sounds better than a tired Where are they now?
*the film spells ikons not icons
The link is to a series about Warhol's Factory, a creative wonderland for avantgarde creative artists, poets, Greenwich, Bohemian from Ginsburg and Kerouac to later accomplishments.
The Brill Building was to music what the Factory was to pop art, culture cool.
Culture from the Beat generation to 60's hippies and protestors is a part of history and arts reflect culture more than any other instittution. They are also a record of the same.
Artists sometimes have to be the one to say the emperor has no clothes and this culture sucks without some changes.
Another 'Artist as Canary (in a coal mine)' theme:
Dali shows the plight of Muslim women's requirement of virginity or death. A Turkish woman sentenced to death for sleeping with her fiance* didn't matter either. 'Muslim women are fucked' is the way I see the painting and subtitle.
*In West Wing, season 6, episode 13 'King Corn' and ethanol bribes (episode 15 addresses 3rd place finishers in Iowa, current though filmed over a decade ago)
btw, anal sex preserves the hymen and the girl's life, thus the painting and comment.
A male refugee in an asylum center in Tingsryd municipality in Sweden, on Tuesday raped a three-year-old child.
Responsible of the asylum center learned about the rape during the day, and in collaboration with the Swedish Migration Board had decided to move the man from the accommodation to protect him.
I'm sure the Swedes will do the right thing and stone the 3 year old to death for her transgressions. Clearly the 3YO failed to request that the six feet tall bearded unaccompanied minor refugee maintain 1 meter of personal space around her.
Don't bother to click through Douglasslee, the article will fail to properly titillate you what with the absence of details as to whether she was penetrated anally.
I don't think the Swedes have taken up stoning and burka's for three year olds at this point in time. That comes in one or two more generations.
It is comforting to know that the "refugee" in question will be given free healthcare for life and relocation to another city in Sweden all at taxpayer expense.
Strong hint here, one 9mm round costs less than one Krona.
The theme is artists, so
How about a little art along with a way to possibly curtail all the groping and raping going on in Sweden.
The theme is artists, so here is a Swedish artist and his piece, it's pretty big.
Ha ha...he deserves it. But, well, I guess there IS a fine line between the sublime and the ridiculous, as we notice all around us, all of the time.
IMHO, Doug, if art is, as the cliché goes, a reflection of the times, then we can reasonably say Pop Art was capitalism’s shallow, sparkling child.
If we, however, value a transcendent purpose for art, we see that it might strive for a more outside-the-box statement of Truth. But that’s just me.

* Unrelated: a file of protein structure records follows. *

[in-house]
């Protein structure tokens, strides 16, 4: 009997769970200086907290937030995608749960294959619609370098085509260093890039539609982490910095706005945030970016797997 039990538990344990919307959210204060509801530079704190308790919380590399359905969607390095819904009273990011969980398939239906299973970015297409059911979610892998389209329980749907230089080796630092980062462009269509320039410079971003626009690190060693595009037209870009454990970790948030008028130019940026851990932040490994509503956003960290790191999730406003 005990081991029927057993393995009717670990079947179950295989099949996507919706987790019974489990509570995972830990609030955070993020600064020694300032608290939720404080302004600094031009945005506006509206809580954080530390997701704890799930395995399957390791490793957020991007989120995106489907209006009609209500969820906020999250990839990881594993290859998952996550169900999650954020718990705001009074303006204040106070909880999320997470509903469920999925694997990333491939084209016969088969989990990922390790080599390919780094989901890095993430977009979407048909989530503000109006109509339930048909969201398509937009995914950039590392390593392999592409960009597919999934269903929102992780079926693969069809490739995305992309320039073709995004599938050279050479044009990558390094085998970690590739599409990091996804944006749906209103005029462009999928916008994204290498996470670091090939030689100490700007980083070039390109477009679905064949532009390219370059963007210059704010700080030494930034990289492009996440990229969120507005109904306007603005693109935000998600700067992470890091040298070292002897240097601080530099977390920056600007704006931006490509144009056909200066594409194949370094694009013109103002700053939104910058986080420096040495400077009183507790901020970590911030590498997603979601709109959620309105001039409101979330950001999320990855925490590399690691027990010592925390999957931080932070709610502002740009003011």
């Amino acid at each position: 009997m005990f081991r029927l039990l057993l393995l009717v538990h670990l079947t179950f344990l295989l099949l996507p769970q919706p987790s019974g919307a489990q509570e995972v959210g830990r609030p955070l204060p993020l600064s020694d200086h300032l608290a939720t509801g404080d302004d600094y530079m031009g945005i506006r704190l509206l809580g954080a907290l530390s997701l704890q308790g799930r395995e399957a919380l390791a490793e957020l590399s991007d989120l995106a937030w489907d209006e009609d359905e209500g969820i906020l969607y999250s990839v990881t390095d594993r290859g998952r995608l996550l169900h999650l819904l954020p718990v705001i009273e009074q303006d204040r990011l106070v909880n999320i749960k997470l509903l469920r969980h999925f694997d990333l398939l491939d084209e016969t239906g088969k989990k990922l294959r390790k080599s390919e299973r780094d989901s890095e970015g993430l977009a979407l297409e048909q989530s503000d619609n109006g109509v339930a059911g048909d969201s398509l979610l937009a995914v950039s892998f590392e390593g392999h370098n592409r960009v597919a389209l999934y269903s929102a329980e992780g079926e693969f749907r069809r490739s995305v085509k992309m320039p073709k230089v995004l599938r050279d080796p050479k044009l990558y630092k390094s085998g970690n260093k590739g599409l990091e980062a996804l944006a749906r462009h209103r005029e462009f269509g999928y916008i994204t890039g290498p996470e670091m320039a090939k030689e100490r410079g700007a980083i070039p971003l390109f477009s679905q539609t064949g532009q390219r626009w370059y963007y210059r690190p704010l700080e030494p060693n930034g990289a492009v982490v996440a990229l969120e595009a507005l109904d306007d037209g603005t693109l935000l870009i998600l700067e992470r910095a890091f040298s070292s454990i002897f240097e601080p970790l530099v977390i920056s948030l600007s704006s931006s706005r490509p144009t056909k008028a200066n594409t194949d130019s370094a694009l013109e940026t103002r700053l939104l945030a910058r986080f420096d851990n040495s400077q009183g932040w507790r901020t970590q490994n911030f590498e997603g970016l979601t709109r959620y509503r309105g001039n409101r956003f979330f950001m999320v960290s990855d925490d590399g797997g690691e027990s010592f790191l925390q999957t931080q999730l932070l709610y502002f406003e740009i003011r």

Anyway, the question becomes, for me, Who Are We, we humans?
At least that’s apparently the question posed by the French painter, sculptor and performer Olivier de Sagazan.
Here’s his Office Man: https://www.youtube.com/watch?v=dTuvmQNiO3w
I found him among the many exquisite visual statements presented in the non-narrated documentary, Samsara. If you haven’t seen it, oh shit, do— it’s so beautiful, and so disturbing too, even while it left me in a meditative state.
I thought you might pick up on the theme/thread displayed and yet some of the 'art', performance art, was happening as it was being observed, discussed, or shunned for the audacity of promoting emotions that disturbed.
In the Chicago Sun-Times, Roger Ebert extolled Samsara for providing "an uplifting experience" through its use "of powerful images, most magnificent, some shocking, all photographed with great care in the highest possible HD resolution." Ebert reflected on the film's strength in capturing images of what may eventually be lost to us and noted that there were also images that could reflect the reason for these losses. Katie Walsh, writing for indieWire's The Playlist, applauded Samsara's "technical achievements" and noted that the film used the "intellectual montage" technique. Walsh said the film was similar to Man with a Movie Camera, but took "the idea to new global and spiritual heights." She said of the film's entirety, "While one can discuss the technical prowess of these shocking and beautiful images, it doesn't do justice to the spiritual cinematic power of this work."
btw, I think Thom is an artist, a contemporary artist, that entices one to engage, seek more (prime directive for a teacher IMO, nurture curiosity aka seeking)